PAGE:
Enduring Questions: Mile Markers (Preview)

When Gunder Hagg ran 4:01.4 to set a mile world record in 1945, his achievement stood for 3,215 days - almost nine years. Then Roger Bannister ran his historic 3:59.4 on May 6, 1954. Bannister's record lasted just 46 days before John Landy took it down to 3:58.0. "For a few minutes, I was stunned," Bannister says in his autobiography, The Four-Minute Mile, first published in 1955 and still among the best running books ever written. "But records were made to be broken. Men would go on breaking records for as long as they ran. There was no limit."

The disparity between these two intervals - 3,215 days versus 46 days - says something about the inexorable march of world records. But what? I wondered what the mile record would be in 2054, 100 years after Bannister's record. Would it continue to drop at the same rate it had followed for the past 50 years? Or would record improvements become smaller and more difficult to achieve, as milers approach some sort of physical limit?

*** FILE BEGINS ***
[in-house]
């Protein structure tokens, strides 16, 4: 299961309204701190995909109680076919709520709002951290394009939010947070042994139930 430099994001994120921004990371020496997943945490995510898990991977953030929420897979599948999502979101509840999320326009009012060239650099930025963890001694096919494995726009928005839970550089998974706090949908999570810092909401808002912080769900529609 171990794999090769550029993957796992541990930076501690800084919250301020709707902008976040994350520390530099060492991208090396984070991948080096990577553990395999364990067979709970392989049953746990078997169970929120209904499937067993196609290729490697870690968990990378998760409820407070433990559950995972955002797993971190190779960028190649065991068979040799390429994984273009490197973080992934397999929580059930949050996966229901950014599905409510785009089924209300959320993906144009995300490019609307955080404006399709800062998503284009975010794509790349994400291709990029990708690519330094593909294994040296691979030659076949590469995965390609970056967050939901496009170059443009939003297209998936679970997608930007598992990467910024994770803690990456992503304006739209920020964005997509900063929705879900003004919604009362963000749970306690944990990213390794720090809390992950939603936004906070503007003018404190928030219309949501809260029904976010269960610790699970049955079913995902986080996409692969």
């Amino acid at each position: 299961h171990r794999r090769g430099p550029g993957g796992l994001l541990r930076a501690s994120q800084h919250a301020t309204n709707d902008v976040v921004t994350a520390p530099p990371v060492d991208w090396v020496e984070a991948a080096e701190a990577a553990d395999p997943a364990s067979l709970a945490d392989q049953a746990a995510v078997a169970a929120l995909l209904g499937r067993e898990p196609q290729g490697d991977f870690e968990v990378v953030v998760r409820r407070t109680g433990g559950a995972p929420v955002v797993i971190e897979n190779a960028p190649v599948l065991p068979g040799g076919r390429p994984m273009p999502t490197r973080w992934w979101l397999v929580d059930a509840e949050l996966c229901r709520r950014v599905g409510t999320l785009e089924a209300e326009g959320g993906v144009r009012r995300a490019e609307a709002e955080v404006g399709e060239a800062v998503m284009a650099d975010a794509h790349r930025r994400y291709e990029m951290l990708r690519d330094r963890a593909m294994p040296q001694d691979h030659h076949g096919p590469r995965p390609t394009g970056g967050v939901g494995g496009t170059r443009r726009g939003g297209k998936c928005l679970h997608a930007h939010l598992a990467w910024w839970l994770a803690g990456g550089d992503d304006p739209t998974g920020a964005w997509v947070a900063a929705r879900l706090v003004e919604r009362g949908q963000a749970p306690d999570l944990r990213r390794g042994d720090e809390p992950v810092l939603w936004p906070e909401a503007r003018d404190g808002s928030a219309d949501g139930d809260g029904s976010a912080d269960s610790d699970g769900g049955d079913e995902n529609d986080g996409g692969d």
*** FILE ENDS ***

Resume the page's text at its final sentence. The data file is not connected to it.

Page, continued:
I try some maths on the back of an envelope. In 1886 a British man, Walter George, ran a 4:12.8 mile. The mile record dropped by a little more than 13 seconds in the 68 years leading up to Bannister's 3:59.4. In the 50 years since Bannister, the record has dropped another 16.3 seconds, to Hicham El Guerrouj's current record of 3:43.14. No hint of a slow-down so far. Is homo sapiens evolving into an ever-faster mile-running species?

Given our expanding waistlines, that seems unlikely, but let's go ahead and assume the record will drop another 16 seconds in the next 50 years. That takes us, in 2054, to 3:27. There's only one problem: I simply don't believe it. It seems impossibly fast.

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